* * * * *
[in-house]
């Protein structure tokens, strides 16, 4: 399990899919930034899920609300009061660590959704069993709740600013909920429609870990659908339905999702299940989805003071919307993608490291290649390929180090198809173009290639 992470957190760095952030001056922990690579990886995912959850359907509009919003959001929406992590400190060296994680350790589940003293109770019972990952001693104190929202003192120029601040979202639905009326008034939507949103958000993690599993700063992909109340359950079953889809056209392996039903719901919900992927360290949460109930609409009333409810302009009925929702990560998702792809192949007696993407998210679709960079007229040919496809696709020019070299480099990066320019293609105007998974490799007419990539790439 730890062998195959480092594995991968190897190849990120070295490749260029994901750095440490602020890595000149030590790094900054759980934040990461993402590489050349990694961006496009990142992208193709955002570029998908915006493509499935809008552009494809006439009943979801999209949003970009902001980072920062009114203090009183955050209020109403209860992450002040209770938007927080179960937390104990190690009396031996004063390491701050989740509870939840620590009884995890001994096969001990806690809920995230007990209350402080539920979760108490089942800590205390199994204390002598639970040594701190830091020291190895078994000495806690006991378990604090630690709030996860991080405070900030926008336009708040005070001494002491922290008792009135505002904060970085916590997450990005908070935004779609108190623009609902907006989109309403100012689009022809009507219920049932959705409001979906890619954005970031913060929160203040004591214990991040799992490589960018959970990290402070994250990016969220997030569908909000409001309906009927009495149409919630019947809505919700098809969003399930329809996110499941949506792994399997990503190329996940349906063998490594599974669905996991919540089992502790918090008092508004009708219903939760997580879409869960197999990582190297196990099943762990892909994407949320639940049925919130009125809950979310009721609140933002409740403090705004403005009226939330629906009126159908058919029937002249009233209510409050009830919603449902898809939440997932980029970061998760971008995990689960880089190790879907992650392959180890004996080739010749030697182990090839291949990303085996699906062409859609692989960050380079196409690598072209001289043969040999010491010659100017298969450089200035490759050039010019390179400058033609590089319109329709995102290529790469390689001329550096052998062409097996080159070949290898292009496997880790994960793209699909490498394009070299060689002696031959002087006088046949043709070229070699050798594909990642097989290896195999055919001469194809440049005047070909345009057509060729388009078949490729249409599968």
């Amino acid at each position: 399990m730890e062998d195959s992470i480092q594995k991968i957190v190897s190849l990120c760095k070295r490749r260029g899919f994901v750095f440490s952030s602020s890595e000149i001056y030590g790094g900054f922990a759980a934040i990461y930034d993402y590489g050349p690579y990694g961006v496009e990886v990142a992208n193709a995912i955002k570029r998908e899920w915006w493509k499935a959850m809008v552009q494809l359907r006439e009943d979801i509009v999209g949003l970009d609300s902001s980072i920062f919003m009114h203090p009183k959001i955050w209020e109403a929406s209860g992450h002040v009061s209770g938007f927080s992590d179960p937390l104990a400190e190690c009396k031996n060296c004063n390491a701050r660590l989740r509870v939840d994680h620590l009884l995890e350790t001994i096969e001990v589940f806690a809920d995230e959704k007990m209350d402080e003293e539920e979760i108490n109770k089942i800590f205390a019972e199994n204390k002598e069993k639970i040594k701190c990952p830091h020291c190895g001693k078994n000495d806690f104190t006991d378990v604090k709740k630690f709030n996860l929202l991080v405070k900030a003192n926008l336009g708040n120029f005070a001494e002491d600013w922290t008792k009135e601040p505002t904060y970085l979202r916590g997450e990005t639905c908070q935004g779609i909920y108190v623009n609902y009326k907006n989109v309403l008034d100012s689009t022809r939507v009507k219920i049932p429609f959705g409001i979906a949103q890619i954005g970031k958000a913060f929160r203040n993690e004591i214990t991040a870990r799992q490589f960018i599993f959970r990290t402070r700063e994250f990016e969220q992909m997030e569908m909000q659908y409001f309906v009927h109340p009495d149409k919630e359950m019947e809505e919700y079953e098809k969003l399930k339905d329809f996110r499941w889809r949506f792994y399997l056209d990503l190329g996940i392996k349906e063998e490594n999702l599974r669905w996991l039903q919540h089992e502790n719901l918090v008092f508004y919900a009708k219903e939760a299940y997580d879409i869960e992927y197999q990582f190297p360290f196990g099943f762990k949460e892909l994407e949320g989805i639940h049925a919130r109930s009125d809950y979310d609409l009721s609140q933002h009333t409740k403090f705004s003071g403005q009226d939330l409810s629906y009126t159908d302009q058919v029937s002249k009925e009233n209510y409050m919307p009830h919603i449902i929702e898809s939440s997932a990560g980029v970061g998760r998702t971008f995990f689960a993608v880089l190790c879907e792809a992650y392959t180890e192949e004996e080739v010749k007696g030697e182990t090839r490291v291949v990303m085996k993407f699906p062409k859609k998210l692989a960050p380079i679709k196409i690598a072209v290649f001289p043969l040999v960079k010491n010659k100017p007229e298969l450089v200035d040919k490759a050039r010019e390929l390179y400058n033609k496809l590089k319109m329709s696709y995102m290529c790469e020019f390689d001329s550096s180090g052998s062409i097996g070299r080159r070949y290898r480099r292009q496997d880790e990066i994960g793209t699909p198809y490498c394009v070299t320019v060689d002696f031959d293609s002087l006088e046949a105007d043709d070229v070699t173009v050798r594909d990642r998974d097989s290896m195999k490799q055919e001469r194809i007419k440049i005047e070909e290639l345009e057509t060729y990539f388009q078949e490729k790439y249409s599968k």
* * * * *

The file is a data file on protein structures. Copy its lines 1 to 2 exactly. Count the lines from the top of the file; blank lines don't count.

[in-house]
């Protein structure tokens, strides 16, 4: 399990899919930034899920609300009061660590959704069993709740600013909920429609870990659908339905999702299940989805003071919307993608490291290649390929180090198809173009290639 992470957190760095952030001056922990690579990886995912959850359907509009919003959001929406992590400190060296994680350790589940003293109770019972990952001693104190929202003192120029601040979202639905009326008034939507949103958000993690599993700063992909109340359950079953889809056209392996039903719901919900992927360290949460109930609409009333409810302009009925929702990560998702792809192949007696993407998210679709960079007229040919496809696709020019070299480099990066320019293609105007998974490799007419990539790439 730890062998195959480092594995991968190897190849990120070295490749260029994901750095440490602020890595000149030590790094900054759980934040990461993402590489050349990694961006496009990142992208193709955002570029998908915006493509499935809008552009494809006439009943979801999209949003970009902001980072920062009114203090009183955050209020109403209860992450002040209770938007927080179960937390104990190690009396031996004063390491701050989740509870939840620590009884995890001994096969001990806690809920995230007990209350402080539920979760108490089942800590205390199994204390002598639970040594701190830091020291190895078994000495806690006991378990604090630690709030996860991080405070900030926008336009708040005070001494002491922290008792009135505002904060970085916590997450990005908070935004779609108190623009609902907006989109309403100012689009022809009507219920049932959705409001979906890619954005970031913060929160203040004591214990991040799992490589960018959970990290402070994250990016969220997030569908909000409001309906009927009495149409919630019947809505919700098809969003399930329809996110499941949506792994399997990503190329996940349906063998490594599974669905996991919540089992502790918090008092508004009708219903939760997580879409869960197999990582190297196990099943762990892909994407949320639940049925919130009125809950979310009721609140933002409740403090705004403005009226939330629906009126159908058919029937002249009233209510409050009830919603449902898809939440997932980029970061998760971008995990689960880089190790879907992650392959180890004996080739010749030697182990090839291949990303085996699906062409859609692989960050380079196409690598072209001289043969040999010491010659100017298969450089200035490759050039010019390179400058033609590089319109329709995102290529790469390689001329550096052998062409097996080159070949290898292009496997880790994960793209699909490498394009070299060689002696031959002087006088046949043709070229070699050798594909990642097989290896195999055919001469194809440049005047070909345009057509060729388009078949490729249409599968």